Why do nation-states choose certain immigration policies over others and what accounts for the varying degrees of restrictiveness? Despite the pressing interest among scholars and policymakers, there remain significant gaps in our understanding of the new ways in which nation-states have sought to manage and control increased international migration. The following provides a brief overview of the immigration policy literature and discusses the small, but growing library of cross-national empirical studies.
Beyond Economic Booms and Busts
While the immigration policy literature has rapidly grown in recent years, it is still dominated by political economy accounts. Existing theories explain immigration policy as a function of macroeconomic factors (Borjas 2001; Rodrik 2002), welfare state politics (Bommes and Geddes 2002; Freeman 1986), and economic competition between natives and immigrants (Borjas et al. 1996; Scheve and Slaughter 2001). At their most basic level, political economy models predict that immigration policy oscillates in tandem with economic booms and busts. As an economy grows, immigration policy becomes more permissive as the demand for labor increases; as an economy contracts, immigration policy tightens and becomes more restrictive. This “conventional wisdom” has been widely critiqued, as countries have been shown to respond differently to immigration despite similar macroeconomic characteristics (Money 1997, 1999; Meyers 2000). Moreover, these models have been criticized for not adequately specifying the motives that underlie state actions with respect to immigration policymaking (Freeman and Kessler 2008).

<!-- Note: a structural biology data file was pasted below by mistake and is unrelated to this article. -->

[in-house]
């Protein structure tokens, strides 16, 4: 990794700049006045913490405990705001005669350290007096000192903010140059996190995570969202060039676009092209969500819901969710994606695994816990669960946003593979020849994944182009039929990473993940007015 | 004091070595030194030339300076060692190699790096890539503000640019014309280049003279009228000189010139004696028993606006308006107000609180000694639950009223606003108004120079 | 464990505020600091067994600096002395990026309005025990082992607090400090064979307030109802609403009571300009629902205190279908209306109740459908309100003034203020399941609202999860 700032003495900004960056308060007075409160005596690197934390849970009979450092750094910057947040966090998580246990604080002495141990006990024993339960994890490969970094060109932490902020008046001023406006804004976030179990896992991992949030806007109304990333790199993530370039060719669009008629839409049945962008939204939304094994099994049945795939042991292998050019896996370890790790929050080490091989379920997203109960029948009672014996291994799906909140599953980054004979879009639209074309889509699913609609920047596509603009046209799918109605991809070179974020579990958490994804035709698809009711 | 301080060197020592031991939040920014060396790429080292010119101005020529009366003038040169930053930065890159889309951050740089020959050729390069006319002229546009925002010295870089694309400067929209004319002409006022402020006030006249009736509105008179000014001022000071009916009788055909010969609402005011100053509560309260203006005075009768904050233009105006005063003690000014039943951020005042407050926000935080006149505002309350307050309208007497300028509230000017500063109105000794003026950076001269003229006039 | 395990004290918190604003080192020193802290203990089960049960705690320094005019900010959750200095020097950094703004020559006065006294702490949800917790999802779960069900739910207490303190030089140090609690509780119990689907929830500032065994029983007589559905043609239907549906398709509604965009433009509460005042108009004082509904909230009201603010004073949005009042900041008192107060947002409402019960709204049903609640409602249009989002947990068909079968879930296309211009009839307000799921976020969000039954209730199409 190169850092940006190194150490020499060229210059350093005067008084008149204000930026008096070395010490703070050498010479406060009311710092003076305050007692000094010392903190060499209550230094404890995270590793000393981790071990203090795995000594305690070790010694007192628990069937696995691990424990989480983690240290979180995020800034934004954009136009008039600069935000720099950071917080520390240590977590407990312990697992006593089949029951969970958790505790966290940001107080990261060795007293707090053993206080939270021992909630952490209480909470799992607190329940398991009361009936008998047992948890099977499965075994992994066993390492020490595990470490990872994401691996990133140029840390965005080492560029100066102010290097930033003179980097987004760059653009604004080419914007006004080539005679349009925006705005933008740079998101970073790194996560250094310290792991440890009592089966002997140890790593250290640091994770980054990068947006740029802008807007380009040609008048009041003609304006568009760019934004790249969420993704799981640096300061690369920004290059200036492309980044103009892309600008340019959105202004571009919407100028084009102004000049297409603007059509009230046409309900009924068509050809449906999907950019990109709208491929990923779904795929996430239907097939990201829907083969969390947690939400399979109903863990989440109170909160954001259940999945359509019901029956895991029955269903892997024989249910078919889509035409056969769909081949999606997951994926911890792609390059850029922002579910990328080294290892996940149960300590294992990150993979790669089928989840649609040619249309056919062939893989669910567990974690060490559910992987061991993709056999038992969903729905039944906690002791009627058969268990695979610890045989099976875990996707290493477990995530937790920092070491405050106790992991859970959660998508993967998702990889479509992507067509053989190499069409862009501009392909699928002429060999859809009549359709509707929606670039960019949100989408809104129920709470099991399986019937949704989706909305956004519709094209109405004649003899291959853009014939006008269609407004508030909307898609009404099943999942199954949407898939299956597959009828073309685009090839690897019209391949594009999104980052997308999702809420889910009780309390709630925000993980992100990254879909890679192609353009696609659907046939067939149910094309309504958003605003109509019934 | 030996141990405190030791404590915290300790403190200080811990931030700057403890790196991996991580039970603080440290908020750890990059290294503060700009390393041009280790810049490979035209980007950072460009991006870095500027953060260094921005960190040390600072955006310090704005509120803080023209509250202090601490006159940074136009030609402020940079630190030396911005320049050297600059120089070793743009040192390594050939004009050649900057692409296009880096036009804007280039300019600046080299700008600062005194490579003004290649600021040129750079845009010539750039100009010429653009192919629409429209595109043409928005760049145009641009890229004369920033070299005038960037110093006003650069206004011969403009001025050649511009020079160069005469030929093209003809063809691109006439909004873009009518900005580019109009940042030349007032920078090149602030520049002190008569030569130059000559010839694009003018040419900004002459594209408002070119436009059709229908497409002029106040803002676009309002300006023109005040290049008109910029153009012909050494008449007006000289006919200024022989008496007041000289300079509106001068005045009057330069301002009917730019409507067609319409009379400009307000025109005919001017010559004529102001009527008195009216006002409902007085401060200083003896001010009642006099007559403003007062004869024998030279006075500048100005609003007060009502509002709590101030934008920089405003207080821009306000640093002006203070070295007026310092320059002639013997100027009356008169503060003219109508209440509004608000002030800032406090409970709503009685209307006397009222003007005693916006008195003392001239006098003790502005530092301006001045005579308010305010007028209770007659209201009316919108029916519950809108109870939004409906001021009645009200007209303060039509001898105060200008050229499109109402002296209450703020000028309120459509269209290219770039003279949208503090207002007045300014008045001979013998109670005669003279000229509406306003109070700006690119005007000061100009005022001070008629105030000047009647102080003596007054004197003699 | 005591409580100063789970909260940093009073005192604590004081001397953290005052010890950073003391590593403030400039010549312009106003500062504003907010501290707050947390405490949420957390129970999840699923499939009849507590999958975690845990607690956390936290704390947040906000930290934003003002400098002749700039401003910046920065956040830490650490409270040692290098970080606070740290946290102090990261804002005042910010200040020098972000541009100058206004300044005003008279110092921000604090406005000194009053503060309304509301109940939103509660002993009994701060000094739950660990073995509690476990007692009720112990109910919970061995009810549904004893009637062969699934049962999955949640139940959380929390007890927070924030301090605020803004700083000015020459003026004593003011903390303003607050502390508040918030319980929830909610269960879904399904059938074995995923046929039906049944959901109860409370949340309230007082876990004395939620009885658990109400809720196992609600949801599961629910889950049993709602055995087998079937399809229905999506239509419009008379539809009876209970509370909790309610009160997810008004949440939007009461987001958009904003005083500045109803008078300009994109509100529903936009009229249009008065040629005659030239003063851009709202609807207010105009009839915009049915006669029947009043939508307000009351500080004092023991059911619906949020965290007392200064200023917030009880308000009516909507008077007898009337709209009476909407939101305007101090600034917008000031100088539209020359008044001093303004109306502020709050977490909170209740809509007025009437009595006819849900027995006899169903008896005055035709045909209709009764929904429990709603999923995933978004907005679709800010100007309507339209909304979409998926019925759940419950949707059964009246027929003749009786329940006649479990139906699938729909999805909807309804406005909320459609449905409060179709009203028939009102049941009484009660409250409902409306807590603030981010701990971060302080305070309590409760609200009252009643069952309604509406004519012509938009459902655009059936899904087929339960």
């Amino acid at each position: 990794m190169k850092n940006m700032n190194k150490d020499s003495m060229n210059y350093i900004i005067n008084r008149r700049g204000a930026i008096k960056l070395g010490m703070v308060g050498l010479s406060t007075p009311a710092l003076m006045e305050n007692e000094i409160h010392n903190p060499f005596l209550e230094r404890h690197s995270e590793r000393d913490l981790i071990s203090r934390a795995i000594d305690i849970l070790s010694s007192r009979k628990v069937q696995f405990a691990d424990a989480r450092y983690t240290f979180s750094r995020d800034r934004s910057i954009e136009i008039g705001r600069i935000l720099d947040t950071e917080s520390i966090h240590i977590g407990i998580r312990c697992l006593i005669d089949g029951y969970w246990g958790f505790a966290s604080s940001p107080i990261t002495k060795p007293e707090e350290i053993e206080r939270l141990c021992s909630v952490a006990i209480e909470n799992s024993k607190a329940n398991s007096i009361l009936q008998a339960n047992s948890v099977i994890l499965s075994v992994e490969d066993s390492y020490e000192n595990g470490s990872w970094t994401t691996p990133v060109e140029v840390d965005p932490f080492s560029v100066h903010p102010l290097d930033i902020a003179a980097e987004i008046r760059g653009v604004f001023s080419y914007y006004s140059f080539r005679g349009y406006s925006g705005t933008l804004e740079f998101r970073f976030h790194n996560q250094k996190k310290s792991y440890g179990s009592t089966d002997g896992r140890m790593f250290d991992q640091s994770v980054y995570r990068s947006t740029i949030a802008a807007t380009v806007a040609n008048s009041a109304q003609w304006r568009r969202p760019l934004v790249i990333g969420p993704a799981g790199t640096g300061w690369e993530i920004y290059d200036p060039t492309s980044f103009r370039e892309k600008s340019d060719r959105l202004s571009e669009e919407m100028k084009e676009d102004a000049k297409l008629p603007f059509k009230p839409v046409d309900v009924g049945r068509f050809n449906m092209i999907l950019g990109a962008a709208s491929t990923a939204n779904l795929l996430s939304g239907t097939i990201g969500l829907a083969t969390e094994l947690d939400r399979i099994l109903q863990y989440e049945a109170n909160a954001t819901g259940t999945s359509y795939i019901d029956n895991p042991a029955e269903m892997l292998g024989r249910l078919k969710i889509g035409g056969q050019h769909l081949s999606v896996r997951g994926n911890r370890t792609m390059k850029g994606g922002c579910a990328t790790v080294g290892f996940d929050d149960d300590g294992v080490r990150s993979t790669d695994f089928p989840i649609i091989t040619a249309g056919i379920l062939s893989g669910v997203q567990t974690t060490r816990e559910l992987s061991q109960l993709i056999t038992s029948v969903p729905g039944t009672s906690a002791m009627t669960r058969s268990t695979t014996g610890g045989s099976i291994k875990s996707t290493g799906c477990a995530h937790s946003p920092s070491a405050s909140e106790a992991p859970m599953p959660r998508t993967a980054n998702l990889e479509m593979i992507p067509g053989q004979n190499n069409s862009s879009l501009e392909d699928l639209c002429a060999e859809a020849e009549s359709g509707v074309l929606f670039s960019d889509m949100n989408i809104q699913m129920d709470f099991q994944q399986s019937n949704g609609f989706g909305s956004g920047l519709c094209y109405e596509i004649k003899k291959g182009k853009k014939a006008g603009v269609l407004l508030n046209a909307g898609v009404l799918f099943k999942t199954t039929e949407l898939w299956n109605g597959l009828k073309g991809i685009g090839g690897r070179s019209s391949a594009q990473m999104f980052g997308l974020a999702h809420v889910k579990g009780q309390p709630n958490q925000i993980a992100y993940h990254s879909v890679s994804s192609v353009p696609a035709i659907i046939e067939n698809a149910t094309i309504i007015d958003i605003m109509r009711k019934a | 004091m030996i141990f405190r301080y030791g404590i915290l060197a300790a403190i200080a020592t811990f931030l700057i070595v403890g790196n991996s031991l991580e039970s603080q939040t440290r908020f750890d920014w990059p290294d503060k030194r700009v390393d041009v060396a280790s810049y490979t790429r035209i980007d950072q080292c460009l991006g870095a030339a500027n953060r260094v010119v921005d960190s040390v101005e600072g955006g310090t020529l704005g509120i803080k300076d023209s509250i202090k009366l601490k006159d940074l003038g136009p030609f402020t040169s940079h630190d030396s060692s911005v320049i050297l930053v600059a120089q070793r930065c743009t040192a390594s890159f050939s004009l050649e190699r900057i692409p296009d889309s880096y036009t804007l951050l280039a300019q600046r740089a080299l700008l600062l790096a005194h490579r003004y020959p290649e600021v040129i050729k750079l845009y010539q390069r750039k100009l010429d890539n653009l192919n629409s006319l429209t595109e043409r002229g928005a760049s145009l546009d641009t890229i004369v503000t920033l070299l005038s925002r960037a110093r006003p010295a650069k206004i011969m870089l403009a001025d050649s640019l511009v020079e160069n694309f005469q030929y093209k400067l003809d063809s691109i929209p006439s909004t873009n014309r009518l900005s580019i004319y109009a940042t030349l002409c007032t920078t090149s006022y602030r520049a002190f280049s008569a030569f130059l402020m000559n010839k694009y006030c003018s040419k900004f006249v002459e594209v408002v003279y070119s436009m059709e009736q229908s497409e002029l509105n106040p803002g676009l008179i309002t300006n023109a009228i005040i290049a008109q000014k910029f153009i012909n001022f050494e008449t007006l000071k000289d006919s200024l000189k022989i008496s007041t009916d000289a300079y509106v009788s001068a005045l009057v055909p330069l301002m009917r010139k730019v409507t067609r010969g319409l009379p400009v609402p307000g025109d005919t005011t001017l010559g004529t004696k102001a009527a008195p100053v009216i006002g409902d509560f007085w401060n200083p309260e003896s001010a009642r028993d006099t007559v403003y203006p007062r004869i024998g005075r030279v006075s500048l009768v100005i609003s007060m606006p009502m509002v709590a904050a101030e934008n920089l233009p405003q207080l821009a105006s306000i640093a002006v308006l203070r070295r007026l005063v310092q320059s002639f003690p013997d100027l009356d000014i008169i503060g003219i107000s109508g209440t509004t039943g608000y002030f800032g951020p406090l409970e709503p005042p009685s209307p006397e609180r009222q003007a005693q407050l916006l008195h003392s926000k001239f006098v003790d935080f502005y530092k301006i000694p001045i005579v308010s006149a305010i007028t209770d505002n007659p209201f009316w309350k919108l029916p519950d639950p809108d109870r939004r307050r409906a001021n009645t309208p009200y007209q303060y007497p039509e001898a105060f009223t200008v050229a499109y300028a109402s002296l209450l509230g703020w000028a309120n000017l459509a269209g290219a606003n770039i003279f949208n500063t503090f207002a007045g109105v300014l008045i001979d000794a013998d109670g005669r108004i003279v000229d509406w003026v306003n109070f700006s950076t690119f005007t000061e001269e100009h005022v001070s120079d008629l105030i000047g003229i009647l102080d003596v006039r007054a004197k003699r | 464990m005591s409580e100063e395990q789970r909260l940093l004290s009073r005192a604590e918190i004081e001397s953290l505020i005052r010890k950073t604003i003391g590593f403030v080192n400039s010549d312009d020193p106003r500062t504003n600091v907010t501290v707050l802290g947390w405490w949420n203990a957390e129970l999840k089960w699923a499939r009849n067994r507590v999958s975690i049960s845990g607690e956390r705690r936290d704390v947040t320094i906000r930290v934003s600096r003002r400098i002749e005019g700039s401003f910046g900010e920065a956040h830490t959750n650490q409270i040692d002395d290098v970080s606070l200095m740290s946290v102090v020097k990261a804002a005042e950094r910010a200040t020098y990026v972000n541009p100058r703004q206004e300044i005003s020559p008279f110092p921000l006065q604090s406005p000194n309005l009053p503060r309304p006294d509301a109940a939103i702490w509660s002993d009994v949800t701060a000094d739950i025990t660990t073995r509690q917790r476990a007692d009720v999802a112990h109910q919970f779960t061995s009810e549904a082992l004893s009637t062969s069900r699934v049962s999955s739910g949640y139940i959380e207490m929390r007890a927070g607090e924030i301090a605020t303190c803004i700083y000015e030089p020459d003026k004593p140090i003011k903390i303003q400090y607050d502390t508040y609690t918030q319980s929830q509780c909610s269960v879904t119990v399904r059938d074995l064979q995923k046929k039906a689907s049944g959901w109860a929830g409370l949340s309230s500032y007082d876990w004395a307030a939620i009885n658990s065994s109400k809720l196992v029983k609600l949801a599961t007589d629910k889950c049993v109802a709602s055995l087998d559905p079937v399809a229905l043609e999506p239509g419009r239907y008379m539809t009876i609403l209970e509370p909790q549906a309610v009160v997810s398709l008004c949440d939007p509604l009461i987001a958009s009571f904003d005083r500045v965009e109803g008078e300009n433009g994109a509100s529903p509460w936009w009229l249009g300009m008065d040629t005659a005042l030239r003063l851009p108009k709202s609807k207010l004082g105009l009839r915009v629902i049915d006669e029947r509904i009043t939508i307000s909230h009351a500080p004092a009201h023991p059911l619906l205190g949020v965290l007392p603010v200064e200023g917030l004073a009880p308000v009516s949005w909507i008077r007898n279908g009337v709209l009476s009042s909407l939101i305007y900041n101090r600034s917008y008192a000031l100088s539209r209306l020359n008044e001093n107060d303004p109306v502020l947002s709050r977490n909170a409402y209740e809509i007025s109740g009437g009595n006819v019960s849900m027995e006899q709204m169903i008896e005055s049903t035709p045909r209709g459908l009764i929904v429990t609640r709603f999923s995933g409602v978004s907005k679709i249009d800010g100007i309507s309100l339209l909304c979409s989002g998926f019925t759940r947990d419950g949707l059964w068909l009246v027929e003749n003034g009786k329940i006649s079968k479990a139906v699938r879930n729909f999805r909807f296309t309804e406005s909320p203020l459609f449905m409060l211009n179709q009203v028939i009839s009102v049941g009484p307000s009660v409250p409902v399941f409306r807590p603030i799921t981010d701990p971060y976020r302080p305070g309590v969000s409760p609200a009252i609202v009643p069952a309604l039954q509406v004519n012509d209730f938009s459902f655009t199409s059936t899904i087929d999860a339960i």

Client Politics: Interest Groups and Immigration Policymaking